If our products fail to achieve and sustain sufficient market acceptance, our revenue will be adversely affected.

Our success depends, in part, on our ability to develop and market products that are recognized and accepted as reliable, enabling and cost-effective. Most of our potential customers already use expensive research systems in their laboratories and may be reluctant to replace those systems. Market acceptance of our systems will depend on many factors, including our ability to convince potential customers that our systems are an attractive alternative to existing technologies. Compared to some competing technologies, our microfluidic technology is relatively new, and most potential customers have limited knowledge of, or experience with, our products. Prior to adopting our microfluidic systems, some potential customers may need to devote time and effort to testing and validating our systems. Any failure of our systems to meet these customer benchmarks could result in customers choosing to retain their existing systems or to purchase systems other than ours.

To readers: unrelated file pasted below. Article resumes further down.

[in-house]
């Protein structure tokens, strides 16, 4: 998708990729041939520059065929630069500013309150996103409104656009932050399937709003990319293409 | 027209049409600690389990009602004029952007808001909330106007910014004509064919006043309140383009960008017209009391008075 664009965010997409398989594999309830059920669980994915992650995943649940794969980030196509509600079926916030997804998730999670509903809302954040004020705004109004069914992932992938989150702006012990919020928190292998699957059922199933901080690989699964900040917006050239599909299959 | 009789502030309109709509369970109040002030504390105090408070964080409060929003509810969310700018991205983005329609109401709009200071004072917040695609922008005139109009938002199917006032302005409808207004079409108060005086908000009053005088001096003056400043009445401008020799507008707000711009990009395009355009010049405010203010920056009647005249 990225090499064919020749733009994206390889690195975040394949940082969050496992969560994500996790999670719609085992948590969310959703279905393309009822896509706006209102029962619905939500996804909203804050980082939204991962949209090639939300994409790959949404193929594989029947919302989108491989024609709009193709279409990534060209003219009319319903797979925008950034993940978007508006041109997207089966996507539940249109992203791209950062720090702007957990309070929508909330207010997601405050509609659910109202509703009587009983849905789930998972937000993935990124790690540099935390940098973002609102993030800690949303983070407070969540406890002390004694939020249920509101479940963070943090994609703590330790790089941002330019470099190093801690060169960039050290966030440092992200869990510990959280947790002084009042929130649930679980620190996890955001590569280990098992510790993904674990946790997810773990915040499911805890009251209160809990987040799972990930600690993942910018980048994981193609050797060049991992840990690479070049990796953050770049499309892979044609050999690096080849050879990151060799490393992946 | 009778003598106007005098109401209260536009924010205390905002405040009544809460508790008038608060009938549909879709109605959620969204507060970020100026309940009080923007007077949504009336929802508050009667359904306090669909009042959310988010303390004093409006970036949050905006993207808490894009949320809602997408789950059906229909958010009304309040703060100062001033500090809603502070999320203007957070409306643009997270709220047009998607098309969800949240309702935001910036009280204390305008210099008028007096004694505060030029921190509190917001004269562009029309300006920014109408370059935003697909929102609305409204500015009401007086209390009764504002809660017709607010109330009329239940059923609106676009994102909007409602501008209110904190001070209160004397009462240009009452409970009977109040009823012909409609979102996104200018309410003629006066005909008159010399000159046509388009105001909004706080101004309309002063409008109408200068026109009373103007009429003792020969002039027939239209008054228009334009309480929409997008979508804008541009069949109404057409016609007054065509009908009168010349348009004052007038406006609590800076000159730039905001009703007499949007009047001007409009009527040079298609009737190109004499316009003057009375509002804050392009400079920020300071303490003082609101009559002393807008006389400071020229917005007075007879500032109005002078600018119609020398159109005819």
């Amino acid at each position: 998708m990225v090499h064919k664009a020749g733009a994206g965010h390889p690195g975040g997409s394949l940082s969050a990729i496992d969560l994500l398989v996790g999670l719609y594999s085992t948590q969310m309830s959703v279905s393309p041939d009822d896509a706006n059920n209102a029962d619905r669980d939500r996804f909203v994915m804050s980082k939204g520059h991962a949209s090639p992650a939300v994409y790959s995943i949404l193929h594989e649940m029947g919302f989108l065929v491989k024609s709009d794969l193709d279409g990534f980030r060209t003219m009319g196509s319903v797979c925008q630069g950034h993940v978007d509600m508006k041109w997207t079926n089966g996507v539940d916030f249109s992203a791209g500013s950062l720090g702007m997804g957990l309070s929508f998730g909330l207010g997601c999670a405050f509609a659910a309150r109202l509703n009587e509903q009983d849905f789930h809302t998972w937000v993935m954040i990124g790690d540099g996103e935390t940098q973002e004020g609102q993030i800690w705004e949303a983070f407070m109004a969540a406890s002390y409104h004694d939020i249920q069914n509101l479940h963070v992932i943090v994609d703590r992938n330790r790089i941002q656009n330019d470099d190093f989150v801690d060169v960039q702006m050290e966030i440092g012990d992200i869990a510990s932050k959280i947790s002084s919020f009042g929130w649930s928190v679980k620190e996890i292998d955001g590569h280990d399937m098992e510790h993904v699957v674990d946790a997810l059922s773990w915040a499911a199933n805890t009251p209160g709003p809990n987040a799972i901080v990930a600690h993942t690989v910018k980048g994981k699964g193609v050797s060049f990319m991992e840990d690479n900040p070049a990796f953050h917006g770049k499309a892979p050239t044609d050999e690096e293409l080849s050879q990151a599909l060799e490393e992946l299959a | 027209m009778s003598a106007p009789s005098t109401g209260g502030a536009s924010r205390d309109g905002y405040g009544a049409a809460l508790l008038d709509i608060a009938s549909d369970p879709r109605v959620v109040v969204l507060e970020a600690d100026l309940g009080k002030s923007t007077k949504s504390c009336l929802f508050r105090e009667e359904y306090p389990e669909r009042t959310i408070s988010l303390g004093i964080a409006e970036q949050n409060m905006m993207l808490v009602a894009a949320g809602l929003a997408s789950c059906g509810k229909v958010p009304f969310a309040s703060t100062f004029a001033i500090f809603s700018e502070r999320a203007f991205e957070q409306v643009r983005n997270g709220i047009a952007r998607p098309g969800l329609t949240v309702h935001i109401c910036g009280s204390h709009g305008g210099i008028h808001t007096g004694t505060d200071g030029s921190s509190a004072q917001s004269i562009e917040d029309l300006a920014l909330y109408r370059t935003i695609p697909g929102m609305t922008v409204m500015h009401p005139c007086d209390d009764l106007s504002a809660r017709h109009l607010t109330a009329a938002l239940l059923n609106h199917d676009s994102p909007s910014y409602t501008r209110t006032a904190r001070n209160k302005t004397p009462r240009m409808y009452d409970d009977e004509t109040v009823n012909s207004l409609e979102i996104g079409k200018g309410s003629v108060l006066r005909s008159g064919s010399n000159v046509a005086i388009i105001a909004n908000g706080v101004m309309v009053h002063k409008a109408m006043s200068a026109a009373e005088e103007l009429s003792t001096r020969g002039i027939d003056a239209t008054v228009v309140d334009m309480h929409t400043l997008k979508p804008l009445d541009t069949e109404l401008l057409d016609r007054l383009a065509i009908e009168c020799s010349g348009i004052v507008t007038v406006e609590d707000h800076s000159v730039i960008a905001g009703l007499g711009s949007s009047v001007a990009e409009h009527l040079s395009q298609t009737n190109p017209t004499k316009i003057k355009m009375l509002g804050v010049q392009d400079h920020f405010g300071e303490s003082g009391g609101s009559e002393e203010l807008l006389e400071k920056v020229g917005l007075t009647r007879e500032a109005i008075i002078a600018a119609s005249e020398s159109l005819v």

In addition, it is important that our systems be perceived as accurate and reliable by the scientific and medical research community as a whole. Historically, a significant part of our sales and marketing efforts has been directed at convincing industry leaders of the advantages of our systems and encouraging such leaders to publish or present the results of their evaluation of our system. If we are unable to continue to induce leading researchers to use our systems, or if such researchers are unable to achieve and publish or present significant experimental results using our systems, acceptance and adoption of our systems will be slowed and our ability to increase our revenue would be adversely affected.